Amazon expands same-day delivery to new cities

Amazon (NASDAQ: AMZN) is expanding same-day delivery service options by adding more cities and lengthening the daily cut-off times in others.

Amazon shoppers in Dallas, Los Angeles and San Francisco can now get same day delivery on select items. Those three new additions will have until 12:15 p.m. local time to order same-day products and receive them by 9 p.m.

The company has already tested same-day delivery capabilities in two of the three new cities, having offered the service to shoppers in the San Bernardino area east of L.A., and launched its grocery delivery service AmazonFresh in San Francisco.

The online giant also announced changes to the ordering and delivery windows in current cities where the service is already in place. Shoppers in Indianapolis, for example, will now be able to order Amazon items as late as 11:30 a.m. and expect them to arrive on the same day, where previously they had to place their order by 7 a.m. to receive the service. Amazon has changed Manhattan's cut-off time from 8:30 a.m. to 8 a.m. and removed the service from Las Vegas altogether. The company declined to discuss why Las Vegas is losing its same-day delivery.

Amazon is also adding new search filters to help shoppers find same-day items. In addition, there will be a new section on the site called Local Express Delivery, according to The Wall Street Journal.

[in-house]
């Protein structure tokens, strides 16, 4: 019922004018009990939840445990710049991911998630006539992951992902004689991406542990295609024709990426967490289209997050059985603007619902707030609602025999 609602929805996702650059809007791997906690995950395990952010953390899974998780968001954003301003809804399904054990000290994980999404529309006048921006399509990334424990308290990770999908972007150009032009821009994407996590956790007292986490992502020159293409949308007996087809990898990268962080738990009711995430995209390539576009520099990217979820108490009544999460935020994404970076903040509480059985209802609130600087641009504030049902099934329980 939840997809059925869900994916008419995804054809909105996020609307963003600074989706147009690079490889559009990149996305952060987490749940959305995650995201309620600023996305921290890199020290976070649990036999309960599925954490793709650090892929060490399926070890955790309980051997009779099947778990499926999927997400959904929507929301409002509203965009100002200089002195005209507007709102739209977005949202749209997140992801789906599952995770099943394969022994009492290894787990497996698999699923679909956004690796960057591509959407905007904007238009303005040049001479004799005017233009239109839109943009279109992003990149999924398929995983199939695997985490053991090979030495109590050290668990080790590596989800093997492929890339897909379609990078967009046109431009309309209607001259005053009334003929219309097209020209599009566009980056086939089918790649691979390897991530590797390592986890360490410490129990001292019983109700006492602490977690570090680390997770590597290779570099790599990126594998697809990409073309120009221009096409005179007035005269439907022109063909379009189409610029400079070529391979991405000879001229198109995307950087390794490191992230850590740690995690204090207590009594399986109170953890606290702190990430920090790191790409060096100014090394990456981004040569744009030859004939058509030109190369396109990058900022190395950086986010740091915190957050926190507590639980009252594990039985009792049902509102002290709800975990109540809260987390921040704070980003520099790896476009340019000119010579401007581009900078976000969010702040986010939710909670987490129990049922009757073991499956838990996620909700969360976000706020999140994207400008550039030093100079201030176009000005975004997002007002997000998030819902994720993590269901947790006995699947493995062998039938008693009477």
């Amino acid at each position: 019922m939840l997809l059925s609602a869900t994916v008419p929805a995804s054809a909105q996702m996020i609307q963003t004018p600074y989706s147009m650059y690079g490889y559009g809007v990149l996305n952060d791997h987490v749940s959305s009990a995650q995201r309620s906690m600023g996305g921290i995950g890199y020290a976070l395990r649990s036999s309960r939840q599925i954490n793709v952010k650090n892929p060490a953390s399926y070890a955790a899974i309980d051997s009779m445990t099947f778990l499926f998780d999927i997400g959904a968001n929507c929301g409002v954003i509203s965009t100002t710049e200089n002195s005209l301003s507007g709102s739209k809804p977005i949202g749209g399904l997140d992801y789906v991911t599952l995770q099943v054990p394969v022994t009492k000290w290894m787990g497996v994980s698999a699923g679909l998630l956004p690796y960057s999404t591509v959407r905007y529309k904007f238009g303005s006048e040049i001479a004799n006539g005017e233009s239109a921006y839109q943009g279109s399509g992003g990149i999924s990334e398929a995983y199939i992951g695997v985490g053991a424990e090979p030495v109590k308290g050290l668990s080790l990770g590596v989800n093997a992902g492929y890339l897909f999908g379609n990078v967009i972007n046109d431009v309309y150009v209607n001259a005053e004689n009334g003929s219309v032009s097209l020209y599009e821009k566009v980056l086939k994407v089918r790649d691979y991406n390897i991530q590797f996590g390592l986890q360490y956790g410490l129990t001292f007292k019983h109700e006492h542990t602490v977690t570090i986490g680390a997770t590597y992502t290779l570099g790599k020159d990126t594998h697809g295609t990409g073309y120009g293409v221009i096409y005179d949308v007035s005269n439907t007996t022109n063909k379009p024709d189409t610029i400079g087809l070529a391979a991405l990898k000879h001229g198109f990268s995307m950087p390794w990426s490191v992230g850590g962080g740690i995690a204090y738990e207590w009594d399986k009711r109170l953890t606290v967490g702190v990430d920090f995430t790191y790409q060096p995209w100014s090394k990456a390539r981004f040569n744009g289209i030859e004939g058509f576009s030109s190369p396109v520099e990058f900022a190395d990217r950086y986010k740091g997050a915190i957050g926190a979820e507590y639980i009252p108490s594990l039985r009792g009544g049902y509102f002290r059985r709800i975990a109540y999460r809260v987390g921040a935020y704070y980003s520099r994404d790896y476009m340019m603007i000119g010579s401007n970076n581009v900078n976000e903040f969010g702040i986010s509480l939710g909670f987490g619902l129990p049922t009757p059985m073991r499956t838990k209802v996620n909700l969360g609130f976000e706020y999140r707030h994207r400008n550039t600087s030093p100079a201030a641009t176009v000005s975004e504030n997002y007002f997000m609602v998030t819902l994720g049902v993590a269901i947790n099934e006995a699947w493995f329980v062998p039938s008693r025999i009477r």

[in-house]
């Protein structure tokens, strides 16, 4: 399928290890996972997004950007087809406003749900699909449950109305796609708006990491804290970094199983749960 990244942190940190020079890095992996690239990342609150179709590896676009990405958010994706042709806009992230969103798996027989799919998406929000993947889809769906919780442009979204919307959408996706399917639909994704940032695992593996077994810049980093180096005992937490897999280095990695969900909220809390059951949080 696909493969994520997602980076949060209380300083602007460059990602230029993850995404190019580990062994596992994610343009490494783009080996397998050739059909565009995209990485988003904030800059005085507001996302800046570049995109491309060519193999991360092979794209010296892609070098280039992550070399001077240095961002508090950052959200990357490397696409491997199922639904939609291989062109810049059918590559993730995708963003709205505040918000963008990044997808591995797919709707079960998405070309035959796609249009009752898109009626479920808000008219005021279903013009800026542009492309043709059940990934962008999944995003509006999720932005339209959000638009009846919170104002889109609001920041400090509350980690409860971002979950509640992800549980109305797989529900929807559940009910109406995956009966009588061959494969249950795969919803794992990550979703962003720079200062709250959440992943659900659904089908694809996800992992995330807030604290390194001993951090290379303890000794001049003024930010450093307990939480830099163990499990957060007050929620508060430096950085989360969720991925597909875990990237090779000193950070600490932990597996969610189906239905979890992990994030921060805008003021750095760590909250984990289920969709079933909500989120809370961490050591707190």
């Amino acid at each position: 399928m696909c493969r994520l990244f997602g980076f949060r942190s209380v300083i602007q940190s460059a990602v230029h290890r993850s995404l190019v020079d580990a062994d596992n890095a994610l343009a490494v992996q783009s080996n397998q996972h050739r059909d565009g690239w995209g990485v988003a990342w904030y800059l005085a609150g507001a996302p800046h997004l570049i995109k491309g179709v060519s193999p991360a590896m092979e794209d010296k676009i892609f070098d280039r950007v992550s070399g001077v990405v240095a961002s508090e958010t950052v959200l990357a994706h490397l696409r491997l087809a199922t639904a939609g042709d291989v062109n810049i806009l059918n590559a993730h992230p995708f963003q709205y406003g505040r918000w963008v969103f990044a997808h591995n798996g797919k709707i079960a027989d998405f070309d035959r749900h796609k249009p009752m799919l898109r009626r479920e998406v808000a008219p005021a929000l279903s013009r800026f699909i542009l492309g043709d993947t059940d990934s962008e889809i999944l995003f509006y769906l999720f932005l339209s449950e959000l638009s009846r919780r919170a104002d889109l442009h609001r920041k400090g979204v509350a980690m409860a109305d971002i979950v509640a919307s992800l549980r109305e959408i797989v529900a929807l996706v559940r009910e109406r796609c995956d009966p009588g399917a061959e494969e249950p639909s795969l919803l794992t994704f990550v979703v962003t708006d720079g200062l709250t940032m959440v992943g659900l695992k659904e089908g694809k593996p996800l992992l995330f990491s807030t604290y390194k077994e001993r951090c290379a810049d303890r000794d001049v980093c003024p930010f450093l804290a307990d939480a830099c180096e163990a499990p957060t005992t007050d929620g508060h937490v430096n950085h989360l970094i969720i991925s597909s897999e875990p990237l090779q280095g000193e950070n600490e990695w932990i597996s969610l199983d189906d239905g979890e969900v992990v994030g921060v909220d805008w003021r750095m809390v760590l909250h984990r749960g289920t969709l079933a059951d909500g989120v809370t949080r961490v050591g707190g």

Amazon unveiled their same-day service in 2009. The new cities join nine other markets with same-day delivery, including Baltimore, Boston, Chicago, Indianapolis, New York City, Philadelphia, Phoenix, Seattle and Washington D.C. Amazon's same-day delivery costs $8.99 per order. Purchases also include a 99-cent charge per item.

The additional services follow behind yesterday's announcement that Amazon has launched a tech store dedicated to all things wearable. Shoppers can now get products such as smart watches, fitness and wellness trackers, wearable cameras and more at the new online store devoted to the category.

For more:
-See this Wall Street Journal article

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